Bowman isn't especially worried by such takes. "Chapel Hill and Raleigh have been pounding us mercilessly for years [on such things as] school scores, crime," he says. "But it hasn't worked."

He's right and he's wrong. Bowman can reel off various stats and indicators favorably comparing Durham to its neighbors. The recent decision of the Triangle's premier ad agency, McKinney & Silver, to abandon downtown Raleigh in favor of Durham's American Tobacco complex was a huge boost to the Bull City--and major ego blow to the capital city's economic development interests.

On the other hand, the city and county's residential growth rate, while healthy and steady, has moved at a less frenetic pace than that of its neighboring communities since the boom that started with the development of Research Triangle Park. Over the last 30 years the continued explosion of immigrants has transformed the bulk of Wake County into a suburban wasteland of mass-produced fortress-homes in planned unit developments (the aptly acronymed PUDs) connected by faceless strip malls and big-box retailers. Having used up much of Wake's available turf, developers have fixed their sights on Lee and Chatham counties. While Treyburn and other "master-planned communities" have taken root in Durham, the segments of the Triangle north and west of the airport have grown at a relative snail's pace.

An urban analyst might cite a host of reasons why Durham has so often been overlooked in favor of Cary, North Raleigh, Apex and beyond. The transportation infrastructure is poor. Unlike Cary, which decided in the 1970s it wanted to become the City of PUDs and greased the regulatory wheels to make it happen (until the citizens elected a slow-growth council, 20 years too late) Durham has never clearly articulated a vision for itself. But more than any other single factor, Durham's bad reputation -- for crime, for lousy schools, for corrupt officials -- has kept its growth in check, no matter how exaggerated that reputation may be.

And that's the silver lining in all the notoriety: Durham's rep is its briar patch, and the new round of blots help tend and nourish the thorns.

Though they'd never admit it publicly, the majority of Durhamites who envision the community as something more than Cloneville have long been grateful for their image problem. While much of the attention Durham has attracted in years past has focused on such negatives as the small-business loan scandal, the area has slowly and quietly added substantial acreage to its parklands, redeveloped its downtown, created affordable-housing programs that are easily the most comprehensive in the Triangle, invested political power in its neighborhoods. Had the community had to react to the relentless development pressures experienced outside its borders, it's quite likely that these and other successful efforts would never have taken flight.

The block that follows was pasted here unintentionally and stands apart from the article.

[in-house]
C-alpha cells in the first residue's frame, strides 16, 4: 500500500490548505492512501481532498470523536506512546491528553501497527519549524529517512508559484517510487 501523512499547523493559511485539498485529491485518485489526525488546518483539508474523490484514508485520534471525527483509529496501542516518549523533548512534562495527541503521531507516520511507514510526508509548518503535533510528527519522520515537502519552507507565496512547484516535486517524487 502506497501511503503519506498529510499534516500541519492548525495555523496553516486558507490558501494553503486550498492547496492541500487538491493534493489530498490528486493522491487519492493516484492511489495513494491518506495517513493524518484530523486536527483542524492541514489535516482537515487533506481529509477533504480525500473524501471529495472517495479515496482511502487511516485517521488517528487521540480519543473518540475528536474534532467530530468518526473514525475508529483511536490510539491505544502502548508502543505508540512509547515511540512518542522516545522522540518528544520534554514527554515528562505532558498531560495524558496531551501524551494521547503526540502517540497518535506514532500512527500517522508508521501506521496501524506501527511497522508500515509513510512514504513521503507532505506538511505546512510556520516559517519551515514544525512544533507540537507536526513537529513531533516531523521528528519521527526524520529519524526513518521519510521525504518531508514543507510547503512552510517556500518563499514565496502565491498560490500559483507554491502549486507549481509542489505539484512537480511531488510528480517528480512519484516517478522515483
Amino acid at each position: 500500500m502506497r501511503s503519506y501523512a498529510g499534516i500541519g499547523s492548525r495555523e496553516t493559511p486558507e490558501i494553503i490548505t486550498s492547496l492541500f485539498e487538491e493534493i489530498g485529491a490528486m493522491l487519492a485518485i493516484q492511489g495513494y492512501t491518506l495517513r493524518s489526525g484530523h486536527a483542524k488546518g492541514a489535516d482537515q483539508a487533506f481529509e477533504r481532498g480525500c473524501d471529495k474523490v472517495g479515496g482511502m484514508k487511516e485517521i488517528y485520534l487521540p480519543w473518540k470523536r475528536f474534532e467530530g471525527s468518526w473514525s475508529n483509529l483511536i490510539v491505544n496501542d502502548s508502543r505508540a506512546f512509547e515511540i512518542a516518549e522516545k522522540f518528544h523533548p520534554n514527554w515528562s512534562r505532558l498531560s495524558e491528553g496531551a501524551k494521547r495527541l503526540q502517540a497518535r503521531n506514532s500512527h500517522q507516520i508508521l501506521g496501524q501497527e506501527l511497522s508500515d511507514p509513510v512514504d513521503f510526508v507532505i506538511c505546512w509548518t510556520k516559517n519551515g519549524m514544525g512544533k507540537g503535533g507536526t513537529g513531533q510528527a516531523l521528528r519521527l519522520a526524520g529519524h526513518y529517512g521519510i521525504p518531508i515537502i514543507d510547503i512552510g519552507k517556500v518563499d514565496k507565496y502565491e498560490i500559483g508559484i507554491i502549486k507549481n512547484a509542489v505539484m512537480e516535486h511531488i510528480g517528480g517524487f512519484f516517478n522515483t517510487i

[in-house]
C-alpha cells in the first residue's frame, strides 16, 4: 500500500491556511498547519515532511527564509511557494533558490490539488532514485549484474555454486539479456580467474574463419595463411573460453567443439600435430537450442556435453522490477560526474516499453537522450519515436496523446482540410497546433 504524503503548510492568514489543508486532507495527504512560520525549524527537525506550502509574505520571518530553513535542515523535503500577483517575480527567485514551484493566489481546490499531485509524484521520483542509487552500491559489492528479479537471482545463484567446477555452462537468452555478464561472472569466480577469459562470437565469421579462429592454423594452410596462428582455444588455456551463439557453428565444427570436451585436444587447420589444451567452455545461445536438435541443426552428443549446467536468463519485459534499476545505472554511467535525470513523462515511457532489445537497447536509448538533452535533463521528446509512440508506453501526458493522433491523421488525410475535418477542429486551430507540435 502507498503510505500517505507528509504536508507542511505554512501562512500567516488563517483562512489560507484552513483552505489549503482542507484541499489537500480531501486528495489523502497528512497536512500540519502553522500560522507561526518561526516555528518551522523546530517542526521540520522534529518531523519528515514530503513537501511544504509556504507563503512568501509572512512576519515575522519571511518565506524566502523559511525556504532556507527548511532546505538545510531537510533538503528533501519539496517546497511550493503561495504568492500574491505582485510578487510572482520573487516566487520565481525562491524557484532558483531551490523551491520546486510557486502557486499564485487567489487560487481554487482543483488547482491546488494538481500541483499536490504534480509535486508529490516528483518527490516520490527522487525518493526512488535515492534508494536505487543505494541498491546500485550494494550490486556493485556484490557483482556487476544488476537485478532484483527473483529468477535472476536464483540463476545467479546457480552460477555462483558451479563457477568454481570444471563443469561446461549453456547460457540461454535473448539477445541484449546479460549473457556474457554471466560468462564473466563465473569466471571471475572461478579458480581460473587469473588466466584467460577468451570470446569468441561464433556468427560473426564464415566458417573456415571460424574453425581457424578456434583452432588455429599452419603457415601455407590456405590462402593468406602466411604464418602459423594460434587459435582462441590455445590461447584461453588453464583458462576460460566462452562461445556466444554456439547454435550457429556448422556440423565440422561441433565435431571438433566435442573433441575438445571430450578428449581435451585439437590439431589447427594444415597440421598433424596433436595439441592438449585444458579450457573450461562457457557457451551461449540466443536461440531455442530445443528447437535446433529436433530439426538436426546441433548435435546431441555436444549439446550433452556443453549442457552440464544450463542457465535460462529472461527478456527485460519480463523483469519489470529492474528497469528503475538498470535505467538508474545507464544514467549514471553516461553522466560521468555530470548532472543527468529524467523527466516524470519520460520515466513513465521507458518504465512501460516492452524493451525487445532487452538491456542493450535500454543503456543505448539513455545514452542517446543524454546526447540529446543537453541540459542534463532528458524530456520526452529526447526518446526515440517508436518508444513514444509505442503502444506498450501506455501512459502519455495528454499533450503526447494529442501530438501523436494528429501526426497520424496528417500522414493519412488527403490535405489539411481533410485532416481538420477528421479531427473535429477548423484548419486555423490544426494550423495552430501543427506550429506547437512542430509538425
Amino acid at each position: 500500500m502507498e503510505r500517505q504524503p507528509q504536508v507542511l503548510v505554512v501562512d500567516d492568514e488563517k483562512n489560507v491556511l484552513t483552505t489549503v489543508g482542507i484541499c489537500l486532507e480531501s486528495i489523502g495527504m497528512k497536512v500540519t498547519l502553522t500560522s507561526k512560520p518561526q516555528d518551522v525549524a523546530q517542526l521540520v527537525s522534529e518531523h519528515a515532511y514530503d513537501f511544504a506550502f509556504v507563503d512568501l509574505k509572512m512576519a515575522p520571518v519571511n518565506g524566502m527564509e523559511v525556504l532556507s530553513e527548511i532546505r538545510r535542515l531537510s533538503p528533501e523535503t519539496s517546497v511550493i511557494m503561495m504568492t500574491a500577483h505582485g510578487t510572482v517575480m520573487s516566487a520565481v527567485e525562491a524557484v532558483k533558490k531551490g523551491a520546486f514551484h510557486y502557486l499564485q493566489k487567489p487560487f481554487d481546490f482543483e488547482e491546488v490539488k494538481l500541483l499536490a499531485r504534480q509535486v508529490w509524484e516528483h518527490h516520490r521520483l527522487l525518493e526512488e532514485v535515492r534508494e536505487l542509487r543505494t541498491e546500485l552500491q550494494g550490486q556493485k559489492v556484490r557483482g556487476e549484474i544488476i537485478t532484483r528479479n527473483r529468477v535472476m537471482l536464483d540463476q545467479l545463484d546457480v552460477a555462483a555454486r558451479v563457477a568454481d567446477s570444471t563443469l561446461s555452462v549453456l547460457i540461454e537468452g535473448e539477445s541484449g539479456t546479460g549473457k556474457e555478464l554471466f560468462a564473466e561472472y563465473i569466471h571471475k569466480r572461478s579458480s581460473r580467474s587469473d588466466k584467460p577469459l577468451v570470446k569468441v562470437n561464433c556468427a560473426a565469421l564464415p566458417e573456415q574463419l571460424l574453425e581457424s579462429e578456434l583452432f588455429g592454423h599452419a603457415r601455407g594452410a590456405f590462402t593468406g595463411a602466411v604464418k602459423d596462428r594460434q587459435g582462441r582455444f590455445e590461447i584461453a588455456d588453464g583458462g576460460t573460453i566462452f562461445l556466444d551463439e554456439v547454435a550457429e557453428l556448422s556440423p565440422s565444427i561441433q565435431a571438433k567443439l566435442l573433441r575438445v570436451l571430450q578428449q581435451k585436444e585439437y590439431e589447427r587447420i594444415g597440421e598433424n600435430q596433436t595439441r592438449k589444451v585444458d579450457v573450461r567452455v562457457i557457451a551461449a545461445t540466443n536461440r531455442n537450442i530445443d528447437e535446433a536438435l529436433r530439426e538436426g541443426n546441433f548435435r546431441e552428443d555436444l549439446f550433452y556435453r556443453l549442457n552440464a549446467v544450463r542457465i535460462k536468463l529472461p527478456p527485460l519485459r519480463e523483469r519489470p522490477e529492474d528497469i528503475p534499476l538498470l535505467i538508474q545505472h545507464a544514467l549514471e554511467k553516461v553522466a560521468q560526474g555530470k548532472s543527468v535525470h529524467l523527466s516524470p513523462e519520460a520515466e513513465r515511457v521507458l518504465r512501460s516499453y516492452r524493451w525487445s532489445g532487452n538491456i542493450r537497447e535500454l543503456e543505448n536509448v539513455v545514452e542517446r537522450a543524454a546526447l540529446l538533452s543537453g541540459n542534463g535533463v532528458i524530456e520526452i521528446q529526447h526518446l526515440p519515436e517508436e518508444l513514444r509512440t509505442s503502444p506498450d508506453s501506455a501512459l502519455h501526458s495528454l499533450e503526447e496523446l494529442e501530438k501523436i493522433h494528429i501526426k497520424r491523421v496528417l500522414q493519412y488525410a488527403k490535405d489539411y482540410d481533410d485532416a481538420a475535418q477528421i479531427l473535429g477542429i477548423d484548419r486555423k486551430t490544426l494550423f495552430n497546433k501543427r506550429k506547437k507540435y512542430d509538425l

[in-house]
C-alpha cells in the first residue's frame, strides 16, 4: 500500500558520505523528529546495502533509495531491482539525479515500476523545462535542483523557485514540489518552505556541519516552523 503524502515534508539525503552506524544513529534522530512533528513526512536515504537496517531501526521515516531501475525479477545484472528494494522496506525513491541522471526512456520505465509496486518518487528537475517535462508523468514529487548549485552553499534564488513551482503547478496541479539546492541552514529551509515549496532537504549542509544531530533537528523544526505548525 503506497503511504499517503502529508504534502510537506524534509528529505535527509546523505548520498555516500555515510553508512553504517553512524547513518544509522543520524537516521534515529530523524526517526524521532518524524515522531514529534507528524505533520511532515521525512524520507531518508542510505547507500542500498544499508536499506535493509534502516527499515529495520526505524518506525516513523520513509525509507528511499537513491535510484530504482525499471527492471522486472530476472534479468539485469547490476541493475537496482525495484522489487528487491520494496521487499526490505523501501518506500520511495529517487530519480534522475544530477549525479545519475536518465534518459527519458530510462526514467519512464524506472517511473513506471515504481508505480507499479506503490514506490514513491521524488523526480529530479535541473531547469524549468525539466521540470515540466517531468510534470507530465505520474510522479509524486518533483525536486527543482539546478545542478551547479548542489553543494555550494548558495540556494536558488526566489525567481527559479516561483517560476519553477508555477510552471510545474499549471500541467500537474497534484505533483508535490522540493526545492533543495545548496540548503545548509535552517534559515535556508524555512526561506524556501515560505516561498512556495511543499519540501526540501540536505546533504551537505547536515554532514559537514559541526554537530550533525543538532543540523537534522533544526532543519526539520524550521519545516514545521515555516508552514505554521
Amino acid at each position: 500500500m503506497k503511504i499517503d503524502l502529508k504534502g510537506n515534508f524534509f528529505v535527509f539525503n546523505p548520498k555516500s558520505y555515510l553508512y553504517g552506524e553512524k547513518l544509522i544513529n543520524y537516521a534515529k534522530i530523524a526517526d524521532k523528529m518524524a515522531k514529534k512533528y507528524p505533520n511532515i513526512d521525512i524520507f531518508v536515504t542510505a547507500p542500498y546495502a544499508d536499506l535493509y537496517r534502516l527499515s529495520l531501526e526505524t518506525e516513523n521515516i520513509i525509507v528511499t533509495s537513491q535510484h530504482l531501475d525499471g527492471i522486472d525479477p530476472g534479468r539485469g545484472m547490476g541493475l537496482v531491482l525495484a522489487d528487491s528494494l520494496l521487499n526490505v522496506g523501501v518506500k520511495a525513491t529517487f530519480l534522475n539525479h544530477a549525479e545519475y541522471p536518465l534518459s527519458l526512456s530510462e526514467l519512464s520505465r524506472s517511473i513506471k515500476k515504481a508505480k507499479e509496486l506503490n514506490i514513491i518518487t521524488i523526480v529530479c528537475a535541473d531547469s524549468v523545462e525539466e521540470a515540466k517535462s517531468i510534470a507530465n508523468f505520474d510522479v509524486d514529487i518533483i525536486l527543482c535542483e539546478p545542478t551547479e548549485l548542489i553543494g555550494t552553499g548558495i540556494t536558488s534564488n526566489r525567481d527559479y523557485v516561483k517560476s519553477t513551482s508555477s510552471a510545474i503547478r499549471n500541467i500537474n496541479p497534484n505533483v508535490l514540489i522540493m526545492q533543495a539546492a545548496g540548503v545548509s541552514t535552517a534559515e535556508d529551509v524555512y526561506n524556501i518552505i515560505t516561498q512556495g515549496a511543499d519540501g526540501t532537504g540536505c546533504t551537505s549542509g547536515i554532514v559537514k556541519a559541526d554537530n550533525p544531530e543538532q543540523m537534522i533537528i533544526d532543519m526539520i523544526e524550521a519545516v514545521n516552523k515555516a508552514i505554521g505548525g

The efforts continue. The city and county are in the process of developing a comprehensive planning ordinance that, while years overdue and only a preliminary step, creates the framework for a planning process that should ultimately yield some long-term decisions about growth.

To get there, community leaders will have to emerge who can build consensus on that and various other issues. And they'll have to have the backbone to stick to those decisions, unlike recent city administrations that have happily scrapped their own guidelines every time a big development proposal came down the pike (Southpoint being the classic example).

Therein lies the downside of Durham's reputation: It's hard to imagine that many competent, ambitious administrators in their right minds will be interested in applying for top-level positions in Durham any time soon. The same goes for civic-minded locals who might want to run for office. "I'm deeply concerned about our ability to attract top talent," says Bowman, echoing the sentiments of every source who offered an opinion for this column.

Other communities have certainly benefited from Durham's ill repute. Orange County, especially the parts geographically buffered from RTP by Durham's city limits, has had ample time to map the future and has done a stellar job in preserving its character and charting its own course.

So go ahead, school board, show some fortitude and stand up for basic principals. Play those race cards, Wagstaff supporters. Stagger around the barnyard like headless chickens, city agencies. Expose another batch of embarrassments, enterprising journalists. If the situation appears desperate enough, maybe Durham can buy itself just a little more time. EndBlock

Send your untold Durham scandals to: Burtman@indyweek.com